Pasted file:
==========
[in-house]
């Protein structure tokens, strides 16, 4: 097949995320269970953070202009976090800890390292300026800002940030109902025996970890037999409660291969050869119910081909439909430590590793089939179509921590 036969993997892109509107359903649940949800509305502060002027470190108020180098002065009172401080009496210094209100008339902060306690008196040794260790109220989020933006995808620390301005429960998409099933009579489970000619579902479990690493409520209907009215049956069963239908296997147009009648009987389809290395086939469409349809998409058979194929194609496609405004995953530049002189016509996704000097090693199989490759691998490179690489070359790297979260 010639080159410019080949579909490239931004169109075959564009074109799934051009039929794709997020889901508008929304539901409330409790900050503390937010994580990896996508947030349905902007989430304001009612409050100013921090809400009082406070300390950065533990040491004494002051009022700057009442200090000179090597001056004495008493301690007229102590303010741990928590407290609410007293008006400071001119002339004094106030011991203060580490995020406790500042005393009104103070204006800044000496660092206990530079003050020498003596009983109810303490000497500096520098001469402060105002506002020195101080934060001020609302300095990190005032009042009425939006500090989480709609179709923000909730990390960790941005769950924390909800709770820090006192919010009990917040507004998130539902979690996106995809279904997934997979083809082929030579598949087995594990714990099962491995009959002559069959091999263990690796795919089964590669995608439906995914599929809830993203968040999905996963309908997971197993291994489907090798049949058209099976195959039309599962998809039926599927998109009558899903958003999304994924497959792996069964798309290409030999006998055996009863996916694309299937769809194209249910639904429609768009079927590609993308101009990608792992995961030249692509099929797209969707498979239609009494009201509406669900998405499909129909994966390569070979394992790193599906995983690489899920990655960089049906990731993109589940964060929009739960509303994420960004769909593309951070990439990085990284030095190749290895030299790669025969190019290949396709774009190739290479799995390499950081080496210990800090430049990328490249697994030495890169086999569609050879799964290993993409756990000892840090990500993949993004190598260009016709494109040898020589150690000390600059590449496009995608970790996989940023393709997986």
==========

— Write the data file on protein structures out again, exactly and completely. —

[in-house]
């Protein structure tokens, strides 16, 4: 097949995320269970953070202009976090800890390292300026800002940030109902025996970890037999409660291969050869119910081909439909430590590793089939179509921590 036969993997892109509107359903649940949800509305502060002027470190108020180098002065009172401080009496210094209100008339902060306690008196040794260790109220989020933006995808620390301005429960998409099933009579489970000619579902479990690493409520209907009215049956069963239908296997147009009648009987389809290395086939469409349809998409058979194929194609496609405004995953530049002189016509996704000097090693199989490759691998490179690489070359790297979260 010639080159410019080949579909490239931004169109075959564009074109799934051009039929794709997020889901508008929304539901409330409790900050503390937010994580990896996508947030349905902007989430304001009612409050100013921090809400009082406070300390950065533990040491004494002051009022700057009442200090000179090597001056004495008493301690007229102590303010741990928590407290609410007293008006400071001119002339004094106030011991203060580490995020406790500042005393009104103070204006800044000496660092206990530079003050020498003596009983109810303490000497500096520098001469402060105002506002020195101080934060001020609302300095990190005032009042009425939006500090989480709609179709923000909730990390960790941005769950924390909800709770820090006192919010009990917040507004998130539902979690996106995809279904997934997979083809082929030579598949087995594990714990099962491995009959002559069959091999263990690796795919089964590669995608439906995914599929809830993203968040999905996963309908997971197993291994489907090798049949058209099976195959039309599962998809039926599927998109009558899903958003999304994924497959792996069964798309290409030999006998055996009863996916694309299937769809194209249910639904429609768009079927590609993308101009990608792992995961030249692509099929797209969707498979239609009494009201509406669900998405499909129909994966390569070979394992790193599906995983690489899920990655960089049906990731993109589940964060929009739960509303994420960004769909593309951070990439990085990284030095190749290895030299790669025969190019290949396709774009190739290479799995390499950081080496210990800090430049990328490249697994030495890169086999569609050879799964290993993409756990000892840090990500993949993004190598260009016709494109040898020589150690000390600059590449496009995608970790996989940023393709997986």